The mess that is the Yellen Fed! Monetary policy conducted according to likely dates and time spans

FOMC Jan/14 (Bernanke´s last)

The Committee also reaffirmed its expectation that the current exceptionally low target range for the federal funds rate of 0 to 1/4 percent will be appropriate at least as long as the unemployment rate remains above 6-1/2 percent, inflation between one and two years ahead is projected to be no more than a half percentage point above the Committee’s 2 percent longer-run goal, and longer-term inflation expectations continue to be well anchored.

Yellen´s Fed quickly changed “guidance” from “numerical values” (a.k.a. Bernanke-Evans Rule) to likely “dates and time spans”.

FOMC March/14 (Yellens´first)

The Committee continues to anticipate, based on its assessment of these factors, that it likely will be appropriate to maintain the current target range for the federal funds rate for a considerable time after the asset purchase program ends, especially if projected inflation continues to run below the Committee’s 2 percent longer-run goal, and provided that longer-term inflation expectations remain well anchored.

(Note: For the first time, Ms. Yellen attempted to define that term, saying it is “hard to define” but “probably means something on the order of around six months.”)

FOMC Dec/14 (“Considerable time” becomes “can be patient”)

Based on its current assessment, the Committee judges that it can be patient in beginning to normalize the stance of monetary policy.

FOMC Jan/15

Based on its current assessment, the Committee judges that it can be patient in beginning to normalize the stance of monetary policy.  However, if incoming information indicates faster progress toward the Committee’s employment and inflation objectives than the Committee now expects, then increases in the target range for the federal funds rate are likely to occur sooner than currently anticipated.  Conversely, if progress proves slower than expected, then increases in the target range are likely to occur later than currently anticipated.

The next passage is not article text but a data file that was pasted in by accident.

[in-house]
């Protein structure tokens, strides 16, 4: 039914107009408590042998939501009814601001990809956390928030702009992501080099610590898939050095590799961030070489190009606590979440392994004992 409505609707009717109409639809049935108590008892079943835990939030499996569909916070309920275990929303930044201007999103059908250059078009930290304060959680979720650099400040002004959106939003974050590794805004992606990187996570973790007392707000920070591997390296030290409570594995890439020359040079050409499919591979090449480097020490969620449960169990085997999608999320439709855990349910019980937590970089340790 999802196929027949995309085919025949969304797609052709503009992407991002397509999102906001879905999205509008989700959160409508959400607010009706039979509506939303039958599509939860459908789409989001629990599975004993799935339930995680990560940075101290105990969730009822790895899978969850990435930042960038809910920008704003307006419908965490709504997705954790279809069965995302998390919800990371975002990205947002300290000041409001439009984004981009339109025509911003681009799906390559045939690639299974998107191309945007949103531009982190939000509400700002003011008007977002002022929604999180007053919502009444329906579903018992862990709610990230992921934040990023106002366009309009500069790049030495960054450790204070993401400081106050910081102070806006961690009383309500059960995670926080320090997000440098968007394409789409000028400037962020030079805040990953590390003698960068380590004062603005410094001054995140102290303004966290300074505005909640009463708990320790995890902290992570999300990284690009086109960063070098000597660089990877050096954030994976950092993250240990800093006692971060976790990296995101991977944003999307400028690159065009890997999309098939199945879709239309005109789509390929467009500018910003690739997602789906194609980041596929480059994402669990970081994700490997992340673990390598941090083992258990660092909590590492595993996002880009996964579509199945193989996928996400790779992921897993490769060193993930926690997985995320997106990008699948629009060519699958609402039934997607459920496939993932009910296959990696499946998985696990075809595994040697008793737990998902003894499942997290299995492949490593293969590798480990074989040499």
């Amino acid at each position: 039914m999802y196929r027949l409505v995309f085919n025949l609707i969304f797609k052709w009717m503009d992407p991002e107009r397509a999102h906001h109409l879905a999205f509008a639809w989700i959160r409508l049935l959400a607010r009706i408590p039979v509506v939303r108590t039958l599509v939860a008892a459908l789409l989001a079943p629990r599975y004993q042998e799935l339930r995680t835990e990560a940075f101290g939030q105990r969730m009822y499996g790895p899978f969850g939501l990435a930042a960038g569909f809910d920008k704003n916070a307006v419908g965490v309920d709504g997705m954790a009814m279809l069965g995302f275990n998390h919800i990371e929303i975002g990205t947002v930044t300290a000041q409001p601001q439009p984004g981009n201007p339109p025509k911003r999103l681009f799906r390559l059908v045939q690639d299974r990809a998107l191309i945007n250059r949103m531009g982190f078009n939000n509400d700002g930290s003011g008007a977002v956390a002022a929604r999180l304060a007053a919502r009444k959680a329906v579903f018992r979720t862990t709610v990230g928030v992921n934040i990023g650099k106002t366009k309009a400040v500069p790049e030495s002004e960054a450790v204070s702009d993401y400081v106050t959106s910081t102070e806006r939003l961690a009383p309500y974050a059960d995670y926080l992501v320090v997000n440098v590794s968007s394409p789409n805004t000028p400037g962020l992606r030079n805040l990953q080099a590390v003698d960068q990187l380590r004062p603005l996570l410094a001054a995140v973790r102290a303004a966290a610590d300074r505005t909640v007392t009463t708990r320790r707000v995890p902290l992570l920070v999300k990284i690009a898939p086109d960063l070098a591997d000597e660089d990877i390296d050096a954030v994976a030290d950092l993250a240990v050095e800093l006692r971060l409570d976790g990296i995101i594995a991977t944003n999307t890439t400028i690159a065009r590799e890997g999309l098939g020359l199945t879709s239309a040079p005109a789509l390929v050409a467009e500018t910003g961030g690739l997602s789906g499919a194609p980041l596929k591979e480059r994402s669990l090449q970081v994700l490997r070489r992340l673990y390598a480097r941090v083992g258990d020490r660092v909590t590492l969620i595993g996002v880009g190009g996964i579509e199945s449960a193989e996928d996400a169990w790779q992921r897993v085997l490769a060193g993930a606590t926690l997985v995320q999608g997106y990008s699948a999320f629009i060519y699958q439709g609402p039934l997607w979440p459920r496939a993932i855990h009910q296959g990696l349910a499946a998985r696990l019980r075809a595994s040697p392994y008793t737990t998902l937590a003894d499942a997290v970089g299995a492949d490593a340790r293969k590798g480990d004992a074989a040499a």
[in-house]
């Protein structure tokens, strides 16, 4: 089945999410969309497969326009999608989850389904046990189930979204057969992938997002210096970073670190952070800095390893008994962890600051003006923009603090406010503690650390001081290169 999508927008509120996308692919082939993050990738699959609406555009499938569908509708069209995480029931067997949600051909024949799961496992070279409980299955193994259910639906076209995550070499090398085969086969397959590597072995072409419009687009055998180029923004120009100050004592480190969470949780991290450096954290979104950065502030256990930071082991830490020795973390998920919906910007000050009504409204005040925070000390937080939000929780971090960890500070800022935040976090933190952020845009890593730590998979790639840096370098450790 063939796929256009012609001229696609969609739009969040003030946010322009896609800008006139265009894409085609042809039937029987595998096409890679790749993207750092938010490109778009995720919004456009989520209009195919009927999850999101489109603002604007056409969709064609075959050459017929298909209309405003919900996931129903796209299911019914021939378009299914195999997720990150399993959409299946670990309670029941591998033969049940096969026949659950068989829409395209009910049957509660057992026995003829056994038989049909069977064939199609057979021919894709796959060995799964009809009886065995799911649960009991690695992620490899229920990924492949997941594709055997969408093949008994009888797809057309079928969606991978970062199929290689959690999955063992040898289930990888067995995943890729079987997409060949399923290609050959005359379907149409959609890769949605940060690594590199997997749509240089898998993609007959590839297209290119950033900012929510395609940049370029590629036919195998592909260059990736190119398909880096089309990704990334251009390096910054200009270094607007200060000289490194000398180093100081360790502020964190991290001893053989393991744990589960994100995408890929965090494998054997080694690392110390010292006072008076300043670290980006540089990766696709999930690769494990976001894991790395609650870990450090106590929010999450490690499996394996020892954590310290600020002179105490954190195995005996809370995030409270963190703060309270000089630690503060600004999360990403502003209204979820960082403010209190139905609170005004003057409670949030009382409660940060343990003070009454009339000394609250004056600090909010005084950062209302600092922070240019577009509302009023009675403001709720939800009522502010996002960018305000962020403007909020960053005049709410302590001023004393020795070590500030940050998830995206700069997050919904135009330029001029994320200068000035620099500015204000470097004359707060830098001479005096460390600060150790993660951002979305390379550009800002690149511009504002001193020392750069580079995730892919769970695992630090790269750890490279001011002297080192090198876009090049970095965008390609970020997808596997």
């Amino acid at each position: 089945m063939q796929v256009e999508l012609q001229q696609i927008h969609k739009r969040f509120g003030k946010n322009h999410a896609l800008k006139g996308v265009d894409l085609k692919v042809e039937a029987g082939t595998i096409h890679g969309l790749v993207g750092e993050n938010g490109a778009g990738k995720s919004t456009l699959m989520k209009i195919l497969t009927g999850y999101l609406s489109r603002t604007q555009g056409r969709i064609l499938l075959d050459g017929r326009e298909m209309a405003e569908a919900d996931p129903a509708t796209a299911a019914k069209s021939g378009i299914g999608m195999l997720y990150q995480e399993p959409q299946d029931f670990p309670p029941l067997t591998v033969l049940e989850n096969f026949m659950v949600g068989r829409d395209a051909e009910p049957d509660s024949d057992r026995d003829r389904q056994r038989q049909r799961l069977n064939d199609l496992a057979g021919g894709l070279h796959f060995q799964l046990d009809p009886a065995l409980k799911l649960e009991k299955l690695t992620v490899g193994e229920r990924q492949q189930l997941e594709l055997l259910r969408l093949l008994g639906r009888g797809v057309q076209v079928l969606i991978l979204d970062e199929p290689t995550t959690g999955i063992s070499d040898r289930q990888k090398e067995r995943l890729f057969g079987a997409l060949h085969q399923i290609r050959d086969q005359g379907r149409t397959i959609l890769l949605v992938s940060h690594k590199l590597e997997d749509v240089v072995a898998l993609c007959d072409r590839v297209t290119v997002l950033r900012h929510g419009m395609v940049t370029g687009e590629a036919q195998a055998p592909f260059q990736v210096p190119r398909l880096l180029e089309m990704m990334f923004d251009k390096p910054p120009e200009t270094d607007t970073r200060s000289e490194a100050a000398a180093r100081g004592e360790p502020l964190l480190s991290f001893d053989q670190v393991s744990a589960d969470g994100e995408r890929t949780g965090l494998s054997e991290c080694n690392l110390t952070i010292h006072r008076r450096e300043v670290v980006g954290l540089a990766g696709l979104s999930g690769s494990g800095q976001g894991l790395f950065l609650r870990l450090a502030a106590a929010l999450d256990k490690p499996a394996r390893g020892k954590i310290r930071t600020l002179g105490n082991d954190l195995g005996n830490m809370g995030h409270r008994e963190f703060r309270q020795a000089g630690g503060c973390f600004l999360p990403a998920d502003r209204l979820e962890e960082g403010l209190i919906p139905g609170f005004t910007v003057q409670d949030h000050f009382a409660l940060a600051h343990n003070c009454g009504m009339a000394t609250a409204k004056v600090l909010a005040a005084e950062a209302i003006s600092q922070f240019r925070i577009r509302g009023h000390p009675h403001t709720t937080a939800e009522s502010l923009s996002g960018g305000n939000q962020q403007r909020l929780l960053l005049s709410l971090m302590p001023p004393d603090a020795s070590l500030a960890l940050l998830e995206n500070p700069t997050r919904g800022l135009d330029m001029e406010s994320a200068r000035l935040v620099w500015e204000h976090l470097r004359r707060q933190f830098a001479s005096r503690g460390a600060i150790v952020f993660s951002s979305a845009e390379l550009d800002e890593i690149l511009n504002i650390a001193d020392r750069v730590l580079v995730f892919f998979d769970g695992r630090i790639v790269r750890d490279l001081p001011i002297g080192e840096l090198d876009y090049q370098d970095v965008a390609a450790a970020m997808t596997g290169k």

News Feb/15 (“patient” defined by “at least 2 meetings”)

Yellen Tuesday repeated that the Fed’s pledge to be “patient” on beginning to raise the benchmark interest rate means an increase is unlikely for “at least the next couple” of meetings. The central bank adopted the guidance in December and repeated it in January.

FOMC Mar/15 (Dropped “patient” but it´s all “open-ended”)

Consistent with its previous statement, the Committee judges that an increase in the target range for the federal funds rate remains unlikely at the April FOMC meeting. The Committee anticipates that it will be appropriate to raise the target range for the federal funds rate when it has seen further improvement in the labor market and is reasonably confident that inflation will move back to its 2 percent objective over the medium term. This change in the forward guidance does not indicate that the Committee has decided on the timing of the initial increase in the target range.

Dog chases tailAnd the result, as I argued here, has been a progressive tightening of monetary policy! It´s pure circular reasoning and the image of a dog chasing its own tail comes to mind!

3 thoughts on “The mess that is the Yellen Fed! Monetary policy conducted according to likely dates and time spans

  1. Did you see this?
    http://www.frbsf.org/economic-research/publications/economic-letter/2015/september/market-based-inflation-forecasting-and-alternative-methods/

    Funny how this low quality trashing of market implied inflation forecasts didn’t test the Fed’s inflation forecast track record. Would be interesting to overlay it as a sixth line on the charts. Expect it would be the worst of all methods with its constant failure.

    And at least the market forecast actually worried about the recession and didn’t just expect an immediate return to business as usual, and so would have been the better guide to where monetary policy should be set.

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